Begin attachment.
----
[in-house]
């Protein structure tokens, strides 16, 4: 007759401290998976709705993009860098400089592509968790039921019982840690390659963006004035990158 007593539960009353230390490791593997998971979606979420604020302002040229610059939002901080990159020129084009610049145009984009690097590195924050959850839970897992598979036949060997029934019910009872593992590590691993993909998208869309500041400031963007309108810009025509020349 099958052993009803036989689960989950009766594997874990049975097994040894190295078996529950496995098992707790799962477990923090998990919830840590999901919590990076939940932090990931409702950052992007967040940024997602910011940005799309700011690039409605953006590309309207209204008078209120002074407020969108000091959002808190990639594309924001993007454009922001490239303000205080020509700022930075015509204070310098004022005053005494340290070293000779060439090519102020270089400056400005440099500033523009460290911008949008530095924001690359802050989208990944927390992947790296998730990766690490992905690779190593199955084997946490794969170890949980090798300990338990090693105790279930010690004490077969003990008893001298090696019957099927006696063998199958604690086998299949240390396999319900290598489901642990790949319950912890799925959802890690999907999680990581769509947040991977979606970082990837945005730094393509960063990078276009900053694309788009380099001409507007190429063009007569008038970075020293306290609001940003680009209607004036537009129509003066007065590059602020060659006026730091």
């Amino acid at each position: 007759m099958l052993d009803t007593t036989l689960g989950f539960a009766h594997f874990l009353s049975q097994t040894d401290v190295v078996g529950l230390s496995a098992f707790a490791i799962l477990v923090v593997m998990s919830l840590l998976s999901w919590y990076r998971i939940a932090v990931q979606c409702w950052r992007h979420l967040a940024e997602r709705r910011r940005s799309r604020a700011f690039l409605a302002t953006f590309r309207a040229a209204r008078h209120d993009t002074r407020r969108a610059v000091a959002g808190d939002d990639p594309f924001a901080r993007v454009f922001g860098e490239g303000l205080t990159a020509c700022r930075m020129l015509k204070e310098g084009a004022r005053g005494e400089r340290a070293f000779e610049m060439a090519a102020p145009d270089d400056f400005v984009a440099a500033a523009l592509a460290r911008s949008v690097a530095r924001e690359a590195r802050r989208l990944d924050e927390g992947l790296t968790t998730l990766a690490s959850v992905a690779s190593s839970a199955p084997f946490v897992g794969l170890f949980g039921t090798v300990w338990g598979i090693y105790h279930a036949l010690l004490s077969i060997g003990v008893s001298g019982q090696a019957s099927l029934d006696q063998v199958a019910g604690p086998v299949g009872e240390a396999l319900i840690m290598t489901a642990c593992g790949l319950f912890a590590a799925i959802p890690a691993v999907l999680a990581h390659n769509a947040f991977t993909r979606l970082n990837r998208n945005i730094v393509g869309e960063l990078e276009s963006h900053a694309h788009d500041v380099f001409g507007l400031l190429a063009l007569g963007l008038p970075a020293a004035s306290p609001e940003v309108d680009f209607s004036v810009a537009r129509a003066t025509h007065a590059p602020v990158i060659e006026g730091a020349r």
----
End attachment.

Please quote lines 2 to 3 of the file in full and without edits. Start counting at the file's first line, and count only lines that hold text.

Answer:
């Protein structure tokens, strides 16, 4: 007759401290998976709705993009860098400089592509968790039921019982840690390659963006004035990158 007593539960009353230390490791593997998971979606979420604020302002040229610059939002901080990159020129084009610049145009984009690097590195924050959850839970897992598979036949060997029934019910009872593992590590691993993909998208869309500041400031963007309108810009025509020349 099958052993009803036989689960989950009766594997874990049975097994040894190295078996529950496995098992707790799962477990923090998990919830840590999901919590990076939940932090990931409702950052992007967040940024997602910011940005799309700011690039409605953006590309309207209204008078209120002074407020969108000091959002808190990639594309924001993007454009922001490239303000205080020509700022930075015509204070310098004022005053005494340290070293000779060439090519102020270089400056400005440099500033523009460290911008949008530095924001690359802050989208990944927390992947790296998730990766690490992905690779190593199955084997946490794969170890949980090798300990338990090693105790279930010690004490077969003990008893001298090696019957099927006696063998199958604690086998299949240390396999319900290598489901642990790949319950912890799925959802890690999907999680990581769509947040991977979606970082990837945005730094393509960063990078276009900053694309788009380099001409507007190429063009007569008038970075020293306290609001940003680009209607004036537009129509003066007065590059602020060659006026730091």
């Amino acid at each position: 007759m099958l052993d009803t007593t036989l689960g989950f539960a009766h594997f874990l009353s049975q097994t040894d401290v190295v078996g529950l230390s496995a098992f707790a490791i799962l477990v923090v593997m998990s919830l840590l998976s999901w919590y990076r998971i939940a932090v990931q979606c409702w950052r992007h979420l967040a940024e997602r709705r910011r940005s799309r604020a700011f690039l409605a302002t953006f590309r309207a040229a209204r008078h209120d993009t002074r407020r969108a610059v000091a959002g808190d939002d990639p594309f924001a901080r993007v454009f922001g860098e490239g303000l205080t990159a020509c700022r930075m020129l015509k204070e310098g084009a004022r005053g005494e400089r340290a070293f000779e610049m060439a090519a102020p145009d270089d400056f400005v984009a440099a500033a523009l592509a460290r911008s949008v690097a530095r924001e690359a590195r802050r989208l990944d924050e927390g992947l790296t968790t998730l990766a690490s959850v992905a690779s190593s839970a199955p084997f946490v897992g794969l170890f949980g039921t090798v300990w338990g598979i090693y105790h279930a036949l010690l004490s077969i060997g003990v008893s001298g019982q090696a019957s099927l029934d006696q063998v199958a019910g604690p086998v299949g009872e240390a396999l319900i840690m290598t489901a642990c593992g790949l319950f912890a590590a799925i959802p890690a691993v999907l999680a990581h390659n769509a947040f991977t993909r979606l970082n990837r998208n945005i730094v393509g869309e960063l990078e276009s963006h900053a694309h788009d500041v380099f001409g507007l400031l190429a063009l007569g963007l008038p970075a020293a004035s306290p609001e940003v309108d680009f209607s004036v810009a537009r129509a003066t025509h007065a590059p602020v990158i060659e006026g730091a020349r």